Ernest Holzberg & Associates Blog

New York City Personal Injury Lawyers

Ernest Holzberg & Associates FAQ

New York City Personal Injury Lawyers

Uninsured Motorist Coverage

What if you are seriously injured in an auto accident caused by a hit-and-run or uninsured car? If you own a car, you can protect against this possibility through your car insurance policy by purchasing Supplementary Uninsured Motorist coverage (SUM) as part of your auto insurance. SUM coverage lets you seek compensation for injuries by making a claim with your own insurance company. If you and your insurer cannot agree on what is fair compensation, arbitration can be used to decide your SUM claim.

For example: you are a pedestrian crossing the street in the crosswalk with the light in your favor and you are hit by a car which flees the scene. If you suffer a serious injury such as a leg fracture and your car insurance policy has only Uninsured Motorist Coverage (UM), then the maximum compensation you could receive is $25,000.00. However, if you had purchased SUM coverage, then the compensation available from your insurance company would be much larger.

This example shows why you should have your insurance agent put SUM coverage in your auto insurance policy, not just UM. The cost for this increased protection in your policy is small.

If you have any questions about SUM coverage, please call me at 212-391-1139 or email me at dh @ holzberglaw.com.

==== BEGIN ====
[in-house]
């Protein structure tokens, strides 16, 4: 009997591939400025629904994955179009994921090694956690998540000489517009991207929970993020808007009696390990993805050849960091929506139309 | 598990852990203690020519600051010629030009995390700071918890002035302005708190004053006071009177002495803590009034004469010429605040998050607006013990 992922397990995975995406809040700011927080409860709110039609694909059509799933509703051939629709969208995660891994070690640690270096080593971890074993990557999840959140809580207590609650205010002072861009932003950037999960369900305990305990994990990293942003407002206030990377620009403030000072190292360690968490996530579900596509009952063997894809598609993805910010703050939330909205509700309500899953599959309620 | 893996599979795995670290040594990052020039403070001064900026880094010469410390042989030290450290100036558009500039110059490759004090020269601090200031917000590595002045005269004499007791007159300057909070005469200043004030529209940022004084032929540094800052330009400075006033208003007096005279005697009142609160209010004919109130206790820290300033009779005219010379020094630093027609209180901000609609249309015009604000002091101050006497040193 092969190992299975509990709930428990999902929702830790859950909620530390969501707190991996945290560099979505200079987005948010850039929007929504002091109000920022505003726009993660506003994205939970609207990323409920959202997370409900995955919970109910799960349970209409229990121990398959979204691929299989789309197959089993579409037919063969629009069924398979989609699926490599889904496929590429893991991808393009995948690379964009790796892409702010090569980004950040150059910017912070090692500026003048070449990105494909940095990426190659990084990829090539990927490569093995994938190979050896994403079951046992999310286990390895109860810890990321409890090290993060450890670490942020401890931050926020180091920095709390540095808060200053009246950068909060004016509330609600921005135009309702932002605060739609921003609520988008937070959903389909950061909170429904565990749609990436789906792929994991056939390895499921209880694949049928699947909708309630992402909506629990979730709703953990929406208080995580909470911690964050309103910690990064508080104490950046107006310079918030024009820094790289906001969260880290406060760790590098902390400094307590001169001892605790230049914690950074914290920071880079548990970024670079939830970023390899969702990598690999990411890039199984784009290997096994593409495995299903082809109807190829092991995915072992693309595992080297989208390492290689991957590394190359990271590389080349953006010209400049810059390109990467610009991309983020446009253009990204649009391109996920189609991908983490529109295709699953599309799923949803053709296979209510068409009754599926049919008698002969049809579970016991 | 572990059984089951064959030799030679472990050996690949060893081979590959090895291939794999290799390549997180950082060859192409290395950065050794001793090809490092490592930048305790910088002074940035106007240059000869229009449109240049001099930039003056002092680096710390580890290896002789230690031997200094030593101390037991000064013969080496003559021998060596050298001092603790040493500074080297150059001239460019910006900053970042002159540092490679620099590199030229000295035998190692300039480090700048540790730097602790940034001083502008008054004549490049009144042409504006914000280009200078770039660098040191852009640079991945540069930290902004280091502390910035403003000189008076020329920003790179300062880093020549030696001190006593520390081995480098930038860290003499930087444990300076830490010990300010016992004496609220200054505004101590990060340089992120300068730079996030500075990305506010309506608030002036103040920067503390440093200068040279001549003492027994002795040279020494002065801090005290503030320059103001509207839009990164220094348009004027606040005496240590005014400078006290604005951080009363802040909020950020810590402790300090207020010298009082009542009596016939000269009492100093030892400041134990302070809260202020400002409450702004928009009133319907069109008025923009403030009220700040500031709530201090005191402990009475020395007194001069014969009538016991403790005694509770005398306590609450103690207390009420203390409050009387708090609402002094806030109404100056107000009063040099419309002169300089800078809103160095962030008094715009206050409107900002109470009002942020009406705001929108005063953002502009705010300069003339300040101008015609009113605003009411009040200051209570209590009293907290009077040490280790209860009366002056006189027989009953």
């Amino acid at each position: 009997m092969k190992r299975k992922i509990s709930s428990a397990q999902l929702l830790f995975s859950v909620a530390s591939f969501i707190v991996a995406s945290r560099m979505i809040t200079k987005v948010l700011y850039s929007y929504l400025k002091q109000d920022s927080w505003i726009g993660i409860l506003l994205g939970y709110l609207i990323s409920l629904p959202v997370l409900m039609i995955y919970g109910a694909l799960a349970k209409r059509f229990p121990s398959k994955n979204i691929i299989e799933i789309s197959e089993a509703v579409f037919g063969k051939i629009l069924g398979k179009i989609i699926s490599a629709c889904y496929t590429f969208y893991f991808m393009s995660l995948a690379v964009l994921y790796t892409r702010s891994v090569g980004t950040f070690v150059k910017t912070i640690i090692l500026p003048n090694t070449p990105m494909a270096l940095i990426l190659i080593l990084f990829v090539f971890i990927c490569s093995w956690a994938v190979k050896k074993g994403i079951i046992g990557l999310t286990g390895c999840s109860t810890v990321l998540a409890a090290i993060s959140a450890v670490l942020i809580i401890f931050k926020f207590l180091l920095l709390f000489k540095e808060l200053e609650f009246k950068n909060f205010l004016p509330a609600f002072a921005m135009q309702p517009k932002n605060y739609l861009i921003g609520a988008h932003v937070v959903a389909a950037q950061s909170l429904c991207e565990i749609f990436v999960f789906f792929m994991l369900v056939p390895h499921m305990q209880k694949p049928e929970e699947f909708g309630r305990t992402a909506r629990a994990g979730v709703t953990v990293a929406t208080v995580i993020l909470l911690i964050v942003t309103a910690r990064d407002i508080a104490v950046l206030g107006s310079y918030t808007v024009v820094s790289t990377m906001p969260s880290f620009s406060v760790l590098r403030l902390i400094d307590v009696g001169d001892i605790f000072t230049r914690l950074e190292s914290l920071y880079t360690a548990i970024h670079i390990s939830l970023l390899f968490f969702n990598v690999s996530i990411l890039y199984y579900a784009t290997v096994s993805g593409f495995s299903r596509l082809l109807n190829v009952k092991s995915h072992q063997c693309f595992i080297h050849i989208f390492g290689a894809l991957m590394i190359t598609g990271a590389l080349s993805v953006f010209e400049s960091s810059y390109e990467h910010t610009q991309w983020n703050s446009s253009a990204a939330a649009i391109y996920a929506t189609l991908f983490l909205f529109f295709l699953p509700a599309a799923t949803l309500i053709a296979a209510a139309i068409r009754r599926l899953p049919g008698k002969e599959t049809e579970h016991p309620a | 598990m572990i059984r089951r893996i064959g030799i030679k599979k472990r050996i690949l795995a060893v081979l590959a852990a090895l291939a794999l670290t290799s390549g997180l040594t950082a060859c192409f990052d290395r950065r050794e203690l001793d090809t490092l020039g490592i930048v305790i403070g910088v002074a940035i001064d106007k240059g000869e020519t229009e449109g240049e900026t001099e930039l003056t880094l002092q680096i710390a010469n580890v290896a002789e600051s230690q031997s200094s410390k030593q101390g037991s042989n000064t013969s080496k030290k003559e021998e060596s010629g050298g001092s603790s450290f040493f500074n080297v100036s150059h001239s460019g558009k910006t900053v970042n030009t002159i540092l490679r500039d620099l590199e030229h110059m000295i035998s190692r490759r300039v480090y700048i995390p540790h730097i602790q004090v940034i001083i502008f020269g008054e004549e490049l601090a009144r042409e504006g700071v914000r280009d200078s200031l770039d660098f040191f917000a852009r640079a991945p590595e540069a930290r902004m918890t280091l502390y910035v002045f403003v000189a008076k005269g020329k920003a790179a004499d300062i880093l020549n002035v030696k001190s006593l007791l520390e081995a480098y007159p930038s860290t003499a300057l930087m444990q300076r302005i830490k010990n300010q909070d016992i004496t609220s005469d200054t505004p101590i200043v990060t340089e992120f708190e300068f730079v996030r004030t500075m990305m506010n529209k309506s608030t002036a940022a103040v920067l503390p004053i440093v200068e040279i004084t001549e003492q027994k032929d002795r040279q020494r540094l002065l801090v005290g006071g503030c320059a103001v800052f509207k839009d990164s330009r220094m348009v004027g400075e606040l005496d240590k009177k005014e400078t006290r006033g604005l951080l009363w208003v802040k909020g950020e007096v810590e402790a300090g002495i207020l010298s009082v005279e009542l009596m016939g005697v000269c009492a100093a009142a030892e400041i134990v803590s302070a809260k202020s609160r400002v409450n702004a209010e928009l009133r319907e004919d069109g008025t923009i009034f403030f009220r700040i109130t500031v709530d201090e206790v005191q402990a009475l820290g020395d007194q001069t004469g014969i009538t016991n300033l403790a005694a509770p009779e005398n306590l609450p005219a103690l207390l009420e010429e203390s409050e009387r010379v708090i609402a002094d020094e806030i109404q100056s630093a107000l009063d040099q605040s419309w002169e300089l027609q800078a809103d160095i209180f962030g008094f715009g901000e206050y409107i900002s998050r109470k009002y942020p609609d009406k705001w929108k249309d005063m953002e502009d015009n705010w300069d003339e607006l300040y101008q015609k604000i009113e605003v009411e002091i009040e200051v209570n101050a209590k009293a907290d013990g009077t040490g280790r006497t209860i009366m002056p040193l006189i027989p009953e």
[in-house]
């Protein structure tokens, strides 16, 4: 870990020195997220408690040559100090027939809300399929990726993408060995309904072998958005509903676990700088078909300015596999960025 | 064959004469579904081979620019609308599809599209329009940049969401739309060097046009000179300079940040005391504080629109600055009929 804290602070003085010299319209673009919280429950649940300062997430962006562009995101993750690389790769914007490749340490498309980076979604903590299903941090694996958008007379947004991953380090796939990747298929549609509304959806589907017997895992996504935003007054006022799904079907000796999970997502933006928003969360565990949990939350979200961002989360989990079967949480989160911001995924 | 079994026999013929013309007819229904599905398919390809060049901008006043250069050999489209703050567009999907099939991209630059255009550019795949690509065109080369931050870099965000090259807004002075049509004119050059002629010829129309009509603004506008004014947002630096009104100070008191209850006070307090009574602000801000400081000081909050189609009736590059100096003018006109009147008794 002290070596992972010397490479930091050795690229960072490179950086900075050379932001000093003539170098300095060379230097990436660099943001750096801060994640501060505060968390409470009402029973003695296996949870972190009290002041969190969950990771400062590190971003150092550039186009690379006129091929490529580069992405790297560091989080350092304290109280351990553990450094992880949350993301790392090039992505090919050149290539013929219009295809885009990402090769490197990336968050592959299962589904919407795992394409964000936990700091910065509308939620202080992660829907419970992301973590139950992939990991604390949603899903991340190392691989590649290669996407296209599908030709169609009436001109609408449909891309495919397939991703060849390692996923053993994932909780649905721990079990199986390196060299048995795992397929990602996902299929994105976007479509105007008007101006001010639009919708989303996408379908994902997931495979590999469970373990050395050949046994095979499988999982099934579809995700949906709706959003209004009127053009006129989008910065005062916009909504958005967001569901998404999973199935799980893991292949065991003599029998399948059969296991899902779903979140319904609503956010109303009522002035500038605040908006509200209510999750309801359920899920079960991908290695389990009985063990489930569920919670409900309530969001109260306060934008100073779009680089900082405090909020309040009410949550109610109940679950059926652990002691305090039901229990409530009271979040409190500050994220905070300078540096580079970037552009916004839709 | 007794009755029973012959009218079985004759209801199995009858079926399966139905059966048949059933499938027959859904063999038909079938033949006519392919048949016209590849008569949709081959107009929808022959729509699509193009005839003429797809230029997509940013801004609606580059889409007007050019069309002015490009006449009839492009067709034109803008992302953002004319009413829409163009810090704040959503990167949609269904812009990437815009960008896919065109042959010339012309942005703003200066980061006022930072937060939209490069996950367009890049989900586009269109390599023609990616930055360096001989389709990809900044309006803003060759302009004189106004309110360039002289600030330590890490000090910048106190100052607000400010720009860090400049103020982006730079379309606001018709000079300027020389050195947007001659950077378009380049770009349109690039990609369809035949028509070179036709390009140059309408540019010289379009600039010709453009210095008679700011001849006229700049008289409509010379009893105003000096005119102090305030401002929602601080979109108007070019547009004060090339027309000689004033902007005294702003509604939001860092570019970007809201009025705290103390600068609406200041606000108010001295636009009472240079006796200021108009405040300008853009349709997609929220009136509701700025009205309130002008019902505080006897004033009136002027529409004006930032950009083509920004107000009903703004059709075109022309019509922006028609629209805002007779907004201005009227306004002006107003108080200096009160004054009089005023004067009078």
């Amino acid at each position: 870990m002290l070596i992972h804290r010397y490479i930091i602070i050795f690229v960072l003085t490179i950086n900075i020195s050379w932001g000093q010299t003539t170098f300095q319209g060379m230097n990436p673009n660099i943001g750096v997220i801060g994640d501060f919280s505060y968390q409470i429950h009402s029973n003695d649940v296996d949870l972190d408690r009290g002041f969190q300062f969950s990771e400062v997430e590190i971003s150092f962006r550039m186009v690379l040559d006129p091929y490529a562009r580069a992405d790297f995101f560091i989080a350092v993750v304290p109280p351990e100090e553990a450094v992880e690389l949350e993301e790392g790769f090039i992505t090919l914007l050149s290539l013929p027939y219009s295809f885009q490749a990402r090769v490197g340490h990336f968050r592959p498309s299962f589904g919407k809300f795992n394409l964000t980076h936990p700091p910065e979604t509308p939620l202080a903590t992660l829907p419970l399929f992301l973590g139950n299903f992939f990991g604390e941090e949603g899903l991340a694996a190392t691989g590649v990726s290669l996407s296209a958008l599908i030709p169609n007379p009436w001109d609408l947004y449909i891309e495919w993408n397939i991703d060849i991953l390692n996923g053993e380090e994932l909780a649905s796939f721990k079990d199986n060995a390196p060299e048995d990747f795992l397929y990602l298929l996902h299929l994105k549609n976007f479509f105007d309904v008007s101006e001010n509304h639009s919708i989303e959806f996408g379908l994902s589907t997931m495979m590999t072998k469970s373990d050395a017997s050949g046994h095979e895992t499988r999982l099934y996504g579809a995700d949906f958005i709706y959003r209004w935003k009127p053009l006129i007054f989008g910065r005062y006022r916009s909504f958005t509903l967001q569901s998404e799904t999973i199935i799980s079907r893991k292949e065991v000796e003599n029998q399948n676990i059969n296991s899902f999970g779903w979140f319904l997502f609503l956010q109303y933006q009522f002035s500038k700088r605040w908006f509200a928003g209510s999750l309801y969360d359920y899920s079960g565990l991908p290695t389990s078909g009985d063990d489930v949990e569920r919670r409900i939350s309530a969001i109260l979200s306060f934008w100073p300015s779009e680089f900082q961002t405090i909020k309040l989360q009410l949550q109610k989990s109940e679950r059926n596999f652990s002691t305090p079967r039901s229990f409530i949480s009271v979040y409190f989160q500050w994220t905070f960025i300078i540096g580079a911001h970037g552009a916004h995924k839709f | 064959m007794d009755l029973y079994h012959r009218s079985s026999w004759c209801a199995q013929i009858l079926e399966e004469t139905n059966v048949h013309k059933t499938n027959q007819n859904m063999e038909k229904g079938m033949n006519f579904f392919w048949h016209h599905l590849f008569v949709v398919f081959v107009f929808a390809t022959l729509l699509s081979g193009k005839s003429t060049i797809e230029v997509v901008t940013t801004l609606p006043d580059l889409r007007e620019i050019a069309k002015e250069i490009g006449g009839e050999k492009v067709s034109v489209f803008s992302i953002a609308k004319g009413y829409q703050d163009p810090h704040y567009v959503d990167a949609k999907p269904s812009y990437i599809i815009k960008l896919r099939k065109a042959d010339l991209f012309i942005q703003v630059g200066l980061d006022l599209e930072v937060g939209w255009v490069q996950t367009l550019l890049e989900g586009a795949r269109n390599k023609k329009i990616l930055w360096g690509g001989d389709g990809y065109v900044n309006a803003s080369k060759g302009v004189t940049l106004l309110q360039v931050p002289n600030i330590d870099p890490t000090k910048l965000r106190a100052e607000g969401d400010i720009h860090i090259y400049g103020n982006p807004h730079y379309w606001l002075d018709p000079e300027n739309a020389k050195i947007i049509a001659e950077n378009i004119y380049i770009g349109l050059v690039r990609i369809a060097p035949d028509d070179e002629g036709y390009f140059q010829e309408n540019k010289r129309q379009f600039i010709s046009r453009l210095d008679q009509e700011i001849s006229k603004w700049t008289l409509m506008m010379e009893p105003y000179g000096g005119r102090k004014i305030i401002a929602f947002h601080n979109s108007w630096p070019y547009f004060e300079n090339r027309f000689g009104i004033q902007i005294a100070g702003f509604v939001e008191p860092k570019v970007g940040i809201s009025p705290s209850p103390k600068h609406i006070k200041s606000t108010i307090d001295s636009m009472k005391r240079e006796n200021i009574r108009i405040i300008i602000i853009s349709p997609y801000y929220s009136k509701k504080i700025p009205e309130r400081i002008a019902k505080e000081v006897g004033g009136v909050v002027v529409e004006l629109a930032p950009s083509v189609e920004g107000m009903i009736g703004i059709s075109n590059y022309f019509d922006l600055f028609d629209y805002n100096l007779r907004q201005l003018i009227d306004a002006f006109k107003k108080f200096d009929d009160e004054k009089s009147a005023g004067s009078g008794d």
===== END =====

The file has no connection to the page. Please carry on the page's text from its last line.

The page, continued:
Cameras are Rolling!

You have just been in a car accident, either as a driver or passenger. What should you do first? We all know the answer: call 911 to summon the police and ambulance to the accident scene.

What should you do while you’re waiting for the police? You’re not bleeding, no obvious signs of injury, no bones poking through your skin. You are not sure if you are seriously hurt, but you have heard that often people do not feel pain immediately following a car accident. Should you wait inside or outside of the car?

First of all, consider your own safety. If your car is stopped in a position where an approaching vehicle may not see it in enough time to avoid a collision and you can get out and walk to a safer location off the road, you may want to do that to avoid being hurt in a second accident. Or, if your car is smoking and you think it may catch on fire, you should get out.

After your have evaluated safety issues, consider this:

Assume that the driver or passengers from the other vehicle have cell phones. Assume that someone’s cell phone is filming you. For years, people have been using their cell phone cameras at the scene of accidents to take photographs of the damage to the vehicles or to record license plate numbers. Smart phones also allow a good quality video to be made of the people at the accident scene! So, please do not get out of your car and do a set of jumping jacks just to make sure your leg is not broken.

Contact our Manhattan Injury Attorneys at 1 212-391-1139!

In conclusion, in most cases it is best to wait inside the car for first responders to arrive.


What is ‘Venue’?

In which court will your case be filed? Many people think that your case will be brought in Manhattan, because that is where we have our office. Or, you might think that the choice is made based on where the accident happened. Neither is correct.